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Revisiting Karen’s Garden

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Today we’re visiting with Karen Holmen.

A few years back I sent in some pictures of my garden (From Wild to Wonderful and Made for Shade ). Since it always looks different to me—plants die, grow, pop up, get moved or replaced—I decided to send in an update.

I live in White Bear Lake, Minnesota, and have worked with my property since 1985. When I first moved here we had a lot of old oak trees, several old cottonwoods, buckthorn, various shrubs and weeds, weeds, and more weeds, Some of the trees have died, the buckthorn is gone, and over the years I have developed a small front yard garden, a backyard garden—all within view from inside the house—and a “wayback” garden off by itself. It has been fun creating some order and color in the first two areas; the wayback area is a bit wilder and has a bit more shade to deal with, which has always been a challenge.

I planted this garden area, which is right outside our bedroom window, to attract our many birds, bees, and butterflies. It provides hours of entertainment, and it is a great place for me to sit with my camera and take pictures of our many visitors.

close up of flowers in the gardenThis is a close-up of the same garden right after a morning shower.

purple flowers in the gardenIn the “wayback” garden, I typically pull up a lot of the blue bellflowers (Campanula rapunculoides, Zones 3–9) each year, but I do love them and have decided to let more grow in the years to come. Their clumps are stunning.

I have moved this ‘Miss Kim’ lilac (Syringa pubescens subsp. patula ‘Miss Kim’, Zones 3–8) a few times over the years and it finally seems to be very happy. Its fragrance in the spring is amazing.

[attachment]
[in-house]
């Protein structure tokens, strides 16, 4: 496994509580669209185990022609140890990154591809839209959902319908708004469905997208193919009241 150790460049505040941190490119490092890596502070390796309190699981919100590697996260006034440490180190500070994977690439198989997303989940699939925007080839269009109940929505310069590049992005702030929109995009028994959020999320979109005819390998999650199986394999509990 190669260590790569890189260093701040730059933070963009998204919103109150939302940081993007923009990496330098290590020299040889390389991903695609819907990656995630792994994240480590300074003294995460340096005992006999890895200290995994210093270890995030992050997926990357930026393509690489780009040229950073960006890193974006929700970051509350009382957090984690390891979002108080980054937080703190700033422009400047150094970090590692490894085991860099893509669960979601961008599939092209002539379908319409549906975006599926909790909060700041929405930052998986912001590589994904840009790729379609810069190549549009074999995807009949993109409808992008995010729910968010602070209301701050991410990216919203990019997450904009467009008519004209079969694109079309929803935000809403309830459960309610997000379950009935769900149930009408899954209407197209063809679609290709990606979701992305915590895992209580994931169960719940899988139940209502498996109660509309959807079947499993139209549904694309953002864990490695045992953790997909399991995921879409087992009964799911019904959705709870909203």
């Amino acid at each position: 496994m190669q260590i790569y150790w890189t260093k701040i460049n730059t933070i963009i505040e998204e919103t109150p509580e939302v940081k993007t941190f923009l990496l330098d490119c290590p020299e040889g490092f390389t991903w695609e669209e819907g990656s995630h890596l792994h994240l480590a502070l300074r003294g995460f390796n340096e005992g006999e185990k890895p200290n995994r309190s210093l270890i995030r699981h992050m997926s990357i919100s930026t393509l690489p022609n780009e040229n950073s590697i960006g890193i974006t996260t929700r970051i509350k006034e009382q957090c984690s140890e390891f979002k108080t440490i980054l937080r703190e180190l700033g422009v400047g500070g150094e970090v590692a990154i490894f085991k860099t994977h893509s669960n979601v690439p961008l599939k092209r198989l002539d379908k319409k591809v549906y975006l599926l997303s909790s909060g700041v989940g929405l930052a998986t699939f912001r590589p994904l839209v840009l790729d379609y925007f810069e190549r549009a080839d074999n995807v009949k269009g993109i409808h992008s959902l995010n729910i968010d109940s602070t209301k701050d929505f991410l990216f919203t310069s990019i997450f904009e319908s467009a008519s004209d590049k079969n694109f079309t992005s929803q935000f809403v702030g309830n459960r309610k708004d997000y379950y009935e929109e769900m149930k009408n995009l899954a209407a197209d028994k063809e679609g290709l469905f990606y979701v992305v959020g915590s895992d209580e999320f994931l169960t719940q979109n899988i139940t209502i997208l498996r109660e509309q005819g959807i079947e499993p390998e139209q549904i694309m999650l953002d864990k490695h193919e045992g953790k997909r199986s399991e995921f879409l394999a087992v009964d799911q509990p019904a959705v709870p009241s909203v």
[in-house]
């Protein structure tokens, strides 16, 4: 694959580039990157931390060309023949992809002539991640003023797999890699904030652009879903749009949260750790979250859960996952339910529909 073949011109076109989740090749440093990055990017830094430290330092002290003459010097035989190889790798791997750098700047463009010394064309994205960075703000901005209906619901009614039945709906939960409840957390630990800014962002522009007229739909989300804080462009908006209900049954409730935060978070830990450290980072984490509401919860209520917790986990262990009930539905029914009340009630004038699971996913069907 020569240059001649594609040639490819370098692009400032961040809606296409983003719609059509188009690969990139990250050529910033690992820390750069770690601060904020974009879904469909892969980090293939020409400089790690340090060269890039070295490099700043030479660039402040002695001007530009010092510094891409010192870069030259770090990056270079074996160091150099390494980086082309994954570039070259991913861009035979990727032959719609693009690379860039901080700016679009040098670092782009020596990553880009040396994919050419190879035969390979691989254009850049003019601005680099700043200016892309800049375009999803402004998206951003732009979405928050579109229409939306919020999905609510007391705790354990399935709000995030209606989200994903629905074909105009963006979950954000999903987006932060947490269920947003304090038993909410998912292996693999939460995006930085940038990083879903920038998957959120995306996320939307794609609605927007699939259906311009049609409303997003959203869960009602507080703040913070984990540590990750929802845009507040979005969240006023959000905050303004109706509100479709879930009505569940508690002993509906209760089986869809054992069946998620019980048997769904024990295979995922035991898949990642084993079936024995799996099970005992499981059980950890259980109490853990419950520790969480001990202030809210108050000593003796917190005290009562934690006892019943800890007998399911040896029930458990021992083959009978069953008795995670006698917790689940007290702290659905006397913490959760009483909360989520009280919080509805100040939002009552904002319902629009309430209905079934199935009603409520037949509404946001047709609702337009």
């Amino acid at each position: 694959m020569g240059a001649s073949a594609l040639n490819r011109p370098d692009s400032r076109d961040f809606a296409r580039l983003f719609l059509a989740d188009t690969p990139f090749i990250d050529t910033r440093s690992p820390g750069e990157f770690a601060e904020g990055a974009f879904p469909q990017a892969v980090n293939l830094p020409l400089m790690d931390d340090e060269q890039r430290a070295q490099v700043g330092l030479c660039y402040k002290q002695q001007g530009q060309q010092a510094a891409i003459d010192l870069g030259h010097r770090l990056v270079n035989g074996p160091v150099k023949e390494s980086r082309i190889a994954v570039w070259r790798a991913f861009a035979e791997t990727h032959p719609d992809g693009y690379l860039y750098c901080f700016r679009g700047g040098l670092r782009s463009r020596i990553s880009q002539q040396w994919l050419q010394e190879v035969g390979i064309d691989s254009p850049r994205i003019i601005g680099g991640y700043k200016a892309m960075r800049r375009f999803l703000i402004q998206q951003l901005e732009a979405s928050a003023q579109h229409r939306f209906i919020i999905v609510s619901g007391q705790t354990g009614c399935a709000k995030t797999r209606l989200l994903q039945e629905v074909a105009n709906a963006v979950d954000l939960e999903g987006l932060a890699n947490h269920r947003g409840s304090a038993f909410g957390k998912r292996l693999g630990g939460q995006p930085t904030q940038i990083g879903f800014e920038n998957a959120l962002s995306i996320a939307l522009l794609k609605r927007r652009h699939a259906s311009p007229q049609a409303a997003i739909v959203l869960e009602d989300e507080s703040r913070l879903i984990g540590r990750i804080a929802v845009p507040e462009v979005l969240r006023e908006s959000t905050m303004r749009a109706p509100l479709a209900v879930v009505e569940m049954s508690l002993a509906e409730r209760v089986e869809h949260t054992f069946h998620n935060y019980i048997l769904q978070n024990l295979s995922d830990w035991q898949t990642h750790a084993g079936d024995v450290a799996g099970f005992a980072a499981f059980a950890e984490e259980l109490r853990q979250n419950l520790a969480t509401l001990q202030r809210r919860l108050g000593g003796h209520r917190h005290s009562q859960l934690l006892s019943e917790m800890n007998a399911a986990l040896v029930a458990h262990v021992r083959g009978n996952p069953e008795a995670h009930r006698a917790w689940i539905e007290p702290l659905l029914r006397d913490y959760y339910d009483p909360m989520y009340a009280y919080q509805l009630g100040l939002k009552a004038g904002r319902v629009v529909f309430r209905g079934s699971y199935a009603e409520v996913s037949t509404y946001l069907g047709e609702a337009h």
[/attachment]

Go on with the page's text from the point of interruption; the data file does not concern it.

large planting of bright green fernsThese maidenhair ferns (Adiantum pedatum, Zones 3–8) have found their happy place and thrive along a path in the wayback garden.

owls in a treeWe were very fortunate to have a great horned owl family in our backyard this year, way up in one of the old oak trees. The parents had one owlet, “Isi,” that we were able to watch grow up from early March to May. In past years the nest was occupied by Cooper’s hawks and their young; this year the owls beat them to the nest.

path leading to garden bed on a slopeThis hill on the east side of our house used to be filled with hostas and was a riot of blue flowers in late August/early September. However, a few years ago the deer decided that it was great for grazing. During the pandemic in 2020, I decided to replant the whole hillside with vinca (Vinca minor, Zones 4–8), which the deer have never bothered. I had so much in the wayback garden that having enough to dig up and replant wasn’t an issue at all. This year the whole hillside was covered with the vinca and its little blue flowers. In addition to being beautiful, it keeps the hill from eroding.

tiered garden bedsThe path under the trellis leads you from the backyard garden to the wayback garden.

This was another COVID project. We decided to put up some privacy panels between our yard and the neighbors’ yard. Just four panels in the woods and our privacy goal was accomplished.

It’s amazing to look back at earlier pictures of our yard compared to today. We made many of the changes because of the huge deer problem we have. I have taken out so many daylilies, which I hated to do, and many hostas have been replaced with more deer-resistant plants. Plants the deer still like to graze on, that are near the house, I continue to spray with commercial products and even a homemade recipe I tried for the first time this year. They are working pretty well, as long as I am diligent about spraying.

Here’s to all the gardeners in the world who create beautiful retreats for themselves and others to enjoy, including all the critters out there!


Have a garden you’d like to share?

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